Team Work: What it Really Takes to Create a Team Environment | Americasjobexchange.com

Team Work: What it Really Takes to Create a Team Environment

By AJE Recruiting Specialist
America’s Job Exchange

The old mantra – "there is no I in team," although overused should be considered a sound philosophy all employees need adopt to succeed in today’s work environment. A streamlined workforce, mergers and acquisitions and countless other shifts in business necessitate that employee’s foster a sense of community with their peers. There are some simple steps you can take to build this team environment.

Start with respect. This includes respect for your peers, respect for schedules and deadlines and building a solid relationship with your boss. The first is self–evident; everyone expects to be treated fairly regardless of position within an organization, and this can be reinforced by providing each team member an equal opportunity to participate and be heard. Along these same lines, schedules and deadlines should also be adhered to. Meeting your deadlines means that you respect the schedules and deadlines of others and the objectives of upper management.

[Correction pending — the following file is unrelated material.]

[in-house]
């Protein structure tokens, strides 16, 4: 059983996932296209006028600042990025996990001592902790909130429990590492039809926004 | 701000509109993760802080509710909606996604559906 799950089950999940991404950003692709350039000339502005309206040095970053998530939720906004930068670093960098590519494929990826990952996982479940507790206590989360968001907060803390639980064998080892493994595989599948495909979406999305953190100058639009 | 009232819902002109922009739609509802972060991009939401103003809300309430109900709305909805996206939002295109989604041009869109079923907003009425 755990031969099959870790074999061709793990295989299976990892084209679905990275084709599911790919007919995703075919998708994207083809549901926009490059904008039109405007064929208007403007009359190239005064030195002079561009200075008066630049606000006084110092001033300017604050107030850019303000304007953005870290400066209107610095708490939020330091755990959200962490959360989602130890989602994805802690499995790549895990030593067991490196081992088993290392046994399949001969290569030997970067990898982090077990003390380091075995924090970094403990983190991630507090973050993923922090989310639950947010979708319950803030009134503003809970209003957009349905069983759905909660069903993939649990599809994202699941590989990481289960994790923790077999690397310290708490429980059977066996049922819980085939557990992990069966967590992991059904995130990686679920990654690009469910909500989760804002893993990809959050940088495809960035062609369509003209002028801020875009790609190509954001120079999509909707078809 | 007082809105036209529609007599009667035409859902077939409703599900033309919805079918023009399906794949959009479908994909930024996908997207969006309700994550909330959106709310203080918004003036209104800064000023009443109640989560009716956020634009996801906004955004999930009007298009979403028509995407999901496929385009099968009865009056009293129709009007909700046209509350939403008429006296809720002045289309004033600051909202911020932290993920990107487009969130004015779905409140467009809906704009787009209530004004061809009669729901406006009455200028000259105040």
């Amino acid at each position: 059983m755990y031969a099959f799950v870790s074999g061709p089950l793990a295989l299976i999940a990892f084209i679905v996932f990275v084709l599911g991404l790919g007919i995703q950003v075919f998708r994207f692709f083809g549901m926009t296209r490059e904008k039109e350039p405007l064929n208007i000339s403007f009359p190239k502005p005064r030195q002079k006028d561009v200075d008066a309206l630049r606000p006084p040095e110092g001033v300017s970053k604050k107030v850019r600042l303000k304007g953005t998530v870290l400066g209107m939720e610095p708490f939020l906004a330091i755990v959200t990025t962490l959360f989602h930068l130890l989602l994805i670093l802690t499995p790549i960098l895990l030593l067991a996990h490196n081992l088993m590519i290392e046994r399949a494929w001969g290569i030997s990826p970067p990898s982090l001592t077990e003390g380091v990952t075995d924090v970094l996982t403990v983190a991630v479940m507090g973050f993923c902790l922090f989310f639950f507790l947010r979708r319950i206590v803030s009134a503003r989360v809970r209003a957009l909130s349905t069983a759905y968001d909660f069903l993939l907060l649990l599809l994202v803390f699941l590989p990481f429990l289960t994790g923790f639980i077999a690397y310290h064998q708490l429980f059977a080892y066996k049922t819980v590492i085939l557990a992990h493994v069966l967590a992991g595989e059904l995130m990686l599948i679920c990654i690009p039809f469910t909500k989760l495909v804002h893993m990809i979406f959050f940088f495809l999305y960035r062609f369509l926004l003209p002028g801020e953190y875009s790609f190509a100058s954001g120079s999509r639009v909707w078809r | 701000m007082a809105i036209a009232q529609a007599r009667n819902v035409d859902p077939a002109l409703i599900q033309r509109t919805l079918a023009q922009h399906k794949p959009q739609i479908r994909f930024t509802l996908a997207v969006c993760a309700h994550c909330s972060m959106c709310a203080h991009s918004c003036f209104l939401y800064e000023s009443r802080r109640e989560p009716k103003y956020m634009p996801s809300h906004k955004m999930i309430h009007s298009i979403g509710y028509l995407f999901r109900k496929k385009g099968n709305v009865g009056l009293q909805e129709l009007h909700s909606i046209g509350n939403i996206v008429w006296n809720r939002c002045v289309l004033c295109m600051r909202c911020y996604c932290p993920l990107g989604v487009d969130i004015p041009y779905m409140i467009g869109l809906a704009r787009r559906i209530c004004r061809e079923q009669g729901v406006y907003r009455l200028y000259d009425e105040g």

Develop solid relationships. People are attracted to people they like; it’s a given. While work should not be considered a likability–contest, developing camaraderie with team members helps motivate and steer you toward success – both individually and as a group. Developing solid relationships with your peers builds this foundation.

Share tasks and responsibilities. Each member of a team has their unique role and responsibility within the group, usually based on knowledge and skill set. While you may be responsible for a single role within your team, working on group projects means that sometimes you will have to pick up some slack, and other times you may need to take a step back to let someone else shine. The objective is to succeed as a group.

Encourage open discussions. Issues are bound to arise and if left un–addressed can be made to fester. The best approach is to tackle issues with team members openly, as appropriate; work together to brainstorm solutions to problems. Discourage gossiping about team members. And if necessary, address issues with managers to try to find resolutions.

When you encourage everyone on a team to be involved in the process, you build the type of environment that will help you succeed. A team approach is most often the best approach.

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